structure after moving across the island, and we are grateful for
their effort.


1. Maria's core is moving away from the northwestern coast of Puerto
Rico, and strong winds and storm surge flooding should subside
through early Thursday. However, heavy rainfall is expected to
continue, and catastrophic flash flooding is occurring on the
island, especially in areas of mountainous terrain. Everyone in
Puerto Rico should continue to follow advice from local officials to
avoid these life-threatening flooding conditions.

2. A Hurricane Warning is in effect for the northern coast of the
Dominican Republic, the Turks and Caicos Islands, and the
southeastern Bahamas, where Maria is expected to bring dangerous
wind, storm surge, and heavy rainfall.
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My tweets [Sep. 20th, 2017|12:00 pm]
Jared Rimer

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Maria update [Sep. 19th, 2017|09:27 pm]
Jared Rimer
Here's a discussion from Maria, on the 16th advisory. 10th lowest pressure ever recorded. Read below.

Hurricane Maria Discussion Number 16
NWS National Hurricane Center Miami FL AL152017
1100 PM AST Tue Sep 19 2017

Since the previous advisory, WSR-88D radar data from San Juan
Puerto Rico has shown the development of concentric eyewalls and
a double-wind maximum. This has led to an increase in the size of
the 50- and 64-kt wind radii. An earlier Air Force Reserve
reconnaissance aircraft measured a peak flight-level wind of 157 kt
and a few SFMR winds of 149-152 kt in the small inner eyewall
between 2200 and 0000 UTC this evening. Based on these data, the
initial wind speed was increased to 150 kt. The minimum pressure
estimated from earlier dropsonde data is 909 mb, which is the tenth
lowest minimum pressure recorded in an Atlantic basin hurricane.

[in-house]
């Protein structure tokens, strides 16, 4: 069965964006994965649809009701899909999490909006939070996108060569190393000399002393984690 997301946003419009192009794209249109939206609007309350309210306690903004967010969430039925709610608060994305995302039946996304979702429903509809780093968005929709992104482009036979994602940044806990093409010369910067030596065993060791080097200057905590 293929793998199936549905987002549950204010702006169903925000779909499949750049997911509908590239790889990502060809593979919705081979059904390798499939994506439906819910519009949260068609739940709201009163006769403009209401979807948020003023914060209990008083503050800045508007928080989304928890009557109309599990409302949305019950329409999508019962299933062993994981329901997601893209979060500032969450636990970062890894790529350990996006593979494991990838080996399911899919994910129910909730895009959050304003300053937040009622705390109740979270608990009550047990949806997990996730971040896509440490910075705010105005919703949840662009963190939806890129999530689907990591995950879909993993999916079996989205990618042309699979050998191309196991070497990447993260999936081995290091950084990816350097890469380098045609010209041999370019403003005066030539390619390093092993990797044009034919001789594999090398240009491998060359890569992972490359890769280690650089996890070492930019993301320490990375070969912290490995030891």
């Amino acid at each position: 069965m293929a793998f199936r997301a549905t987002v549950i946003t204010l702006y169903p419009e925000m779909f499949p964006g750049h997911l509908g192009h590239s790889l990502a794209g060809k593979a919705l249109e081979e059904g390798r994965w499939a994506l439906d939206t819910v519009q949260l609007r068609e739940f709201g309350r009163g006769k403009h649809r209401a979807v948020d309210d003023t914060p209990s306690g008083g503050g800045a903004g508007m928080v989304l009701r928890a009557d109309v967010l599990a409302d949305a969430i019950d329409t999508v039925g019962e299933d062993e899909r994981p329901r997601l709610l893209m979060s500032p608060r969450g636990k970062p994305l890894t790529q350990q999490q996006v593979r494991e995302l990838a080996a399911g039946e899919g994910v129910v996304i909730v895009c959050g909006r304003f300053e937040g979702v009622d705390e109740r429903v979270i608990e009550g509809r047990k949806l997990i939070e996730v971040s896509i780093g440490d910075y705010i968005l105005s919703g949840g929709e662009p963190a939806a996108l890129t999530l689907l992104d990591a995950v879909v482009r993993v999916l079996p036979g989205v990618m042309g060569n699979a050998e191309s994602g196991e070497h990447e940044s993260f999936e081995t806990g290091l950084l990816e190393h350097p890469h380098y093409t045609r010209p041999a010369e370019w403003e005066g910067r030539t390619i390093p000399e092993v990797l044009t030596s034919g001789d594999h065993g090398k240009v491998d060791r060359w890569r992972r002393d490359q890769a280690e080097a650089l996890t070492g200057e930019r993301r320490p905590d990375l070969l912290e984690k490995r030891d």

Since the outer eyewall has become better defined and the winds are
increasing within the outer eyewall, it is likely that Maria's
intensification will finally cease. However, Maria is expected to
remain an extremely dangerous category 5 hurricane until landfall in
Puerto Rico early Wednesday. The passage of the core over Puerto
Rico should cause some weakening, but Maria is likely to remain a
major hurricane for several more days. Increasing shear and cooler
waters over the western Atlantic in the wake of hurricanes Irma and
Jose will likely lead to additional weakening late in the period.

Maria is moving between west-northwest and northwest at about 9 kt.
A weak ridge over the western Atlantic is expected to steer the
hurricane on this general heading over the next couple of days.
This track will bring the center of Maria over Puerto Rico and just
north of the eastern Dominican Republic over the next day or so.
After that time, a break in the ridge should cause Maria to turn
north-northwestward, then northward by late in the week. The track
guidance is tightly clustered through 72 hours, yielding fairly high
confidence in the track forecast through that time. There is some
increase in the spread of the models at days 4 and 5, with the GFS
and HWRF farther west and faster, while the ECMWF is along the
eastern edge of the guidance and slow. For now, the NHC track